As we have said, year-over-year comparisons are difficult given the timing of the GRC. Through the first quarter, we continued to recognize revenues from CPUC activities largely based on 2017 authorized base revenue requirements, with reserves taken for known items including the 2017 cost of capital decision and tax reform. SCE will account for the impacts of the final decision in the 2018 GRC in the period in which that decision is received.

Please turn to Page 2. For the first quarter of 2019, Edison International reported core earnings of $0.63 per share, a decline of $0.17 from the same period last year. From the table on the right-hand side, you will see that SCE had a negative $0.20 core EPS variance year-over-year there are a few items that account for the bulk of this variance. To begin, higher revenues had a positive impact of $0.08, including $0.06 at the CPUC and $0.02 at FERC. Higher CPUC revenues primarily relate to customer refunds in 2018 for prior over-collection and incremental return on rate case reported to the pole loading balancing account. FERC revenues were higher primarily due to higher operating costs.

There was a negative impact $0.18 due to higher O&M primarily due to wildfire mitigation costs, including enhanced overhead inspections and other preventative maintenance costs. Through our grid safety and resiliency program and 2019 wildfire mitigation plan filings, we have regulatory mechanisms in place to track and request recovery of these increased costs. Through the course of the year, we will begin to defer incremental costs associated with wildfire mitigation, but this will not occur until the costs incurred exceed the total authorized in GRC. The timing of the expenditures and the point at which the deferrals begin drive year-over-year variances. I will speak more about this in a few minutes.

Finally, we had a negative impact of $0.07 from higher financing costs due to increased borrowing and higher interest expense on balancing accounts over-collections. For the quarter, EIX Parent and Other had a positive $0.03 core earnings variance due to lower corporate expenses and lower losses at the competitive business.

Please turn to Page 3. As Pedro mentioned earlier, we received a proposed decision on our 2018 GRC on April 12. The PD, if adopted, would authorize $5.1 billion in 2018 revenue requirements, which is $432 million or 7.8% lower than our request. A significant portion of the reduction or about $150 million is associated with the -- recovery of lower depreciation expense.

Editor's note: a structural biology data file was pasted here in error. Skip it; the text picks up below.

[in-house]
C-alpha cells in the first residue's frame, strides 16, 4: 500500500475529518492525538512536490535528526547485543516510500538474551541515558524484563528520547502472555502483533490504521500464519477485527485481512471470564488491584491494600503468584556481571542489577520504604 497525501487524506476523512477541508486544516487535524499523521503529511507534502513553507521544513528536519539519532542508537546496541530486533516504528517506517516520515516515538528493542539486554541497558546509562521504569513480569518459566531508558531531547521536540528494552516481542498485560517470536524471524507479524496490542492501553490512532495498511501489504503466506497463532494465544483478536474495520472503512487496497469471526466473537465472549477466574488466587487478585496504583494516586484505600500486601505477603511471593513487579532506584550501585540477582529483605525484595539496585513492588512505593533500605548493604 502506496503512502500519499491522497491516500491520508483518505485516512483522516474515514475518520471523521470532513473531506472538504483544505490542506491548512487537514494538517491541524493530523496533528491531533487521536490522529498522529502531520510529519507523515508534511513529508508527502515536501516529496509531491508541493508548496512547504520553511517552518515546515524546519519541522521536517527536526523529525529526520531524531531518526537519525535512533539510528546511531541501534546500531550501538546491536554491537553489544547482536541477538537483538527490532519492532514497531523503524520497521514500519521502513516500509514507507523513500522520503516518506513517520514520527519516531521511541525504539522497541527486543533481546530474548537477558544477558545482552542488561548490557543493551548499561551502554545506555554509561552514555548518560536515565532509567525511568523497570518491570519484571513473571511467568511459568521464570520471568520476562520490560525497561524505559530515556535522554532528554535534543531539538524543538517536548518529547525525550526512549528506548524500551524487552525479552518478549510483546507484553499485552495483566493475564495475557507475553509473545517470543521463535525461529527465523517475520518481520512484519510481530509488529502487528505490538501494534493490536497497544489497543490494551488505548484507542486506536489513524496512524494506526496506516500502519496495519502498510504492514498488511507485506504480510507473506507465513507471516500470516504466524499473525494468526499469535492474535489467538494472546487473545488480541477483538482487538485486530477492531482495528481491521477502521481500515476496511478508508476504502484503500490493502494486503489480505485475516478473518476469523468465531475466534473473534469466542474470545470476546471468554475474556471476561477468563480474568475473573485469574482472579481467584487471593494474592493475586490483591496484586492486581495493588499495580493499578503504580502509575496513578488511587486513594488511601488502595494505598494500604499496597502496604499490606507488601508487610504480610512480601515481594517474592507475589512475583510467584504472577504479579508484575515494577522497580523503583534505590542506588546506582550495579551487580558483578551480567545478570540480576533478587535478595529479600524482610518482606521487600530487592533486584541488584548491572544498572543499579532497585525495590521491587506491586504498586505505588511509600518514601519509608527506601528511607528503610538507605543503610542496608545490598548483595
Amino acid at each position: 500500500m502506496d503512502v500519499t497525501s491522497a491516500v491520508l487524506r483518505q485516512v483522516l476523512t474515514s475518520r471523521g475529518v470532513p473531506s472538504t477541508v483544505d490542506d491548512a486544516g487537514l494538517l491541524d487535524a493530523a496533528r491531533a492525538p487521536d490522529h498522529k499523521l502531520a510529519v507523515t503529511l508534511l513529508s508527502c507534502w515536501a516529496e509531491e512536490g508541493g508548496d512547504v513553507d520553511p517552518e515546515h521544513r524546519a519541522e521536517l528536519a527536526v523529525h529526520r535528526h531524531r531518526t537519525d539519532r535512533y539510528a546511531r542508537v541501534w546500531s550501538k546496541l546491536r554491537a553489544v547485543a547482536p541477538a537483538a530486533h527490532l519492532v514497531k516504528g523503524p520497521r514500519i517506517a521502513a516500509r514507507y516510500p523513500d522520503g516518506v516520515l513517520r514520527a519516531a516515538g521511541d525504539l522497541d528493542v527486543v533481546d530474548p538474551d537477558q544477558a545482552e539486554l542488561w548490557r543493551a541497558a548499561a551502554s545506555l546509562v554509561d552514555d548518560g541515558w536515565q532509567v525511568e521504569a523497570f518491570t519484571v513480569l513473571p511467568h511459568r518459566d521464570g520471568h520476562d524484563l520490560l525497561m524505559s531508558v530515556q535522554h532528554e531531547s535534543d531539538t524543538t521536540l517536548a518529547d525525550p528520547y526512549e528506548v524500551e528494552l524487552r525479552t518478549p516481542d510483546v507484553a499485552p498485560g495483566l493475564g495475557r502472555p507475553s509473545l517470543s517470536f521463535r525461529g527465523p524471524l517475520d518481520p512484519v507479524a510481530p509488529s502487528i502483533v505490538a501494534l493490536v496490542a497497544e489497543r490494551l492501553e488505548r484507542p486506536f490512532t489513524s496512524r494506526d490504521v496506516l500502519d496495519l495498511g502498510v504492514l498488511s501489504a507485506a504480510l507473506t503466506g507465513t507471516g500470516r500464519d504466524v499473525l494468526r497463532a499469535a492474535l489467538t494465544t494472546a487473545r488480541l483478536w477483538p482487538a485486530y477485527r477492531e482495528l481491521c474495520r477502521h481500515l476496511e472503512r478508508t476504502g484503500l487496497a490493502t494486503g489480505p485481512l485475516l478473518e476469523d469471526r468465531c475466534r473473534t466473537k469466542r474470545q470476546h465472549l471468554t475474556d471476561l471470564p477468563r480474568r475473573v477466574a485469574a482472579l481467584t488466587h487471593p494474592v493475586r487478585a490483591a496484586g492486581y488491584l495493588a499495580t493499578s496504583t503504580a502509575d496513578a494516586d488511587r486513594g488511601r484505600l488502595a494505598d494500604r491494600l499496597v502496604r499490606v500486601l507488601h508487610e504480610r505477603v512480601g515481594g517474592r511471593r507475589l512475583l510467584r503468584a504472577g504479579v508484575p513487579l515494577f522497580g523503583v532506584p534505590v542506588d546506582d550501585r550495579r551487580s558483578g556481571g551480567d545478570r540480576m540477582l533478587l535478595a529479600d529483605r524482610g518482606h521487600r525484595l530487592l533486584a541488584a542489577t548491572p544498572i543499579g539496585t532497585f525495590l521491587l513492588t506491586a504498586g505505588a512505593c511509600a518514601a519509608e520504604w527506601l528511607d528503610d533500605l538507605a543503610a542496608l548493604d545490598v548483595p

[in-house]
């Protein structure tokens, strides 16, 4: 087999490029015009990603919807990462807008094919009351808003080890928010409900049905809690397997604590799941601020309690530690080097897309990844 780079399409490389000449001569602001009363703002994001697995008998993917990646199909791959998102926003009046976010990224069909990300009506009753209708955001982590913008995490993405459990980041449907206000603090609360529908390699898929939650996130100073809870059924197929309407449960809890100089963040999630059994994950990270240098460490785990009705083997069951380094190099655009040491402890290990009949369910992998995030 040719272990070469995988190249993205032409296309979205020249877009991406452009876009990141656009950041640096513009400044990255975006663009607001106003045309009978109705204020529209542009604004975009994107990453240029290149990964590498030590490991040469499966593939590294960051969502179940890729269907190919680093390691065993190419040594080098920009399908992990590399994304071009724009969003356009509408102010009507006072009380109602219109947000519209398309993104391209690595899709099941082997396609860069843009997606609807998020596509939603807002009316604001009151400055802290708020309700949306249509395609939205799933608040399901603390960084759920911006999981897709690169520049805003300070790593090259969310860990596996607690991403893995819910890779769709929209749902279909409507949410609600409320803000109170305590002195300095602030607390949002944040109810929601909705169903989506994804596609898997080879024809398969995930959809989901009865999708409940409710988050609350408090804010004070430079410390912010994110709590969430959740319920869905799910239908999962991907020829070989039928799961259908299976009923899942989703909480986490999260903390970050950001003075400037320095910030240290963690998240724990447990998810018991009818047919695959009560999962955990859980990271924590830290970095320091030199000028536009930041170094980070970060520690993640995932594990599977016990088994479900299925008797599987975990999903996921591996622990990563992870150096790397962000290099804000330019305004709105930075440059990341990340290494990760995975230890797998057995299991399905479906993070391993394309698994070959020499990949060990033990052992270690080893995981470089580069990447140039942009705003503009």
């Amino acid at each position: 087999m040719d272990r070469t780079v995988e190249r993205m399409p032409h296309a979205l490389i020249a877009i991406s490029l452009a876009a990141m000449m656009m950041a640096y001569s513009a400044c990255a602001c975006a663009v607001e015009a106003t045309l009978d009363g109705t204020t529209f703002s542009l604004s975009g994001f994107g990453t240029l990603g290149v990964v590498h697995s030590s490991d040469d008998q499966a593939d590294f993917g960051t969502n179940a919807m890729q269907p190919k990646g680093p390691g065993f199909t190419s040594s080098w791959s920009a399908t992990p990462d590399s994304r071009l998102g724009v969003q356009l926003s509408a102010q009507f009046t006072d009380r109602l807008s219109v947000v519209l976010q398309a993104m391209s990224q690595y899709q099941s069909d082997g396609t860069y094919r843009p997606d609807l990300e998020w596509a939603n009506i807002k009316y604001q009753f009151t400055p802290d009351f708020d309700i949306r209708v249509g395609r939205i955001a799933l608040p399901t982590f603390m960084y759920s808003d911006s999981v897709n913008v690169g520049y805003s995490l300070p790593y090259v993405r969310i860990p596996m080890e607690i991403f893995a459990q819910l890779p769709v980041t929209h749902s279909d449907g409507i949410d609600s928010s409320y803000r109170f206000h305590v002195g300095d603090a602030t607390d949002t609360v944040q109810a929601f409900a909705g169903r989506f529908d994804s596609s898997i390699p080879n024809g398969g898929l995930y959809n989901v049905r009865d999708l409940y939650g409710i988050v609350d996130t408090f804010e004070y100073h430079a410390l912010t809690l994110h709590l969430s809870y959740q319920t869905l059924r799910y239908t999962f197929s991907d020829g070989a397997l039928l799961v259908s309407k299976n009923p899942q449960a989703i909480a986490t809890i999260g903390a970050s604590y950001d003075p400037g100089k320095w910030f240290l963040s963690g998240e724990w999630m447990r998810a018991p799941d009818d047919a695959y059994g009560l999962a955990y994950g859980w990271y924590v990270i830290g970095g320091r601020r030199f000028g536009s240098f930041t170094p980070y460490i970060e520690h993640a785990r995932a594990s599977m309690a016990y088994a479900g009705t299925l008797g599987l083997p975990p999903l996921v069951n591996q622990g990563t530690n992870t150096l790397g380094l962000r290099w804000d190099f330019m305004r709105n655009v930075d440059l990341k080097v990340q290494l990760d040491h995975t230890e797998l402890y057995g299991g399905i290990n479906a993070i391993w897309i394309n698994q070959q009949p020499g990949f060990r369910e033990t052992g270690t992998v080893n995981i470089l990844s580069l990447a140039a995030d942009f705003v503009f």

Additionally, approximately $100 million is related to O&M reductions in incentive compensation for our employees and executives, a reduction that we have experienced in prior GRCs as well. The third driver of the revenue requirement reduction is related to the lower capital authorized by the PD. If this PD is adopted by the CPUC, SCE's revenue requirement will increase by $320 million in 2019 and an additional $401 million in 2020.

The PD also identifies changes to certain balancing accounts, including expansion of the Tax Accounting Memo Account, or TAMA to include the impacts of all differences between forecast and recorded tax expense. The PD would also disallow certain historical spending largely related to a number of infrastructure replacement programs and corporate real estate. I will address capital spending and rate base in a moment.

We will be filing formal comments on May 2. As Pedro noted, we have significant policy concerns in a few areas and are conducting meetings with the commission to discuss these concerns. Slide 4 has a summary of the key topics that SCE will be addressing when we file comments in a few days.

Please turn to Page 5 for SCE's capital expenditures forecast. The capital expenditures forecast reflects the proposed decision as well as other capital spending needs. The GRC PD approved CPUC capital spending of $2.8 billion for 2018 compared to our request of $3.6 billion. Overall, the PD authorizes 86% of the traditional capital expenditure program and 34% of the grid modernization capital relative to our request.

As we have mentioned before, as we waited for the GRC decision, we developed our capital expenditure plans to meet our business objectives while still maintaining flexibility. Specifically, these plans allow SCE to execute its capital spending program over the 3-year GRC period, that is 2018 through 2020, to meet what is ultimately authorized in the decision while minimizing the associated risk of unauthorized spending. We believe we will be able to reasonably balance our total capital spending over this time frame.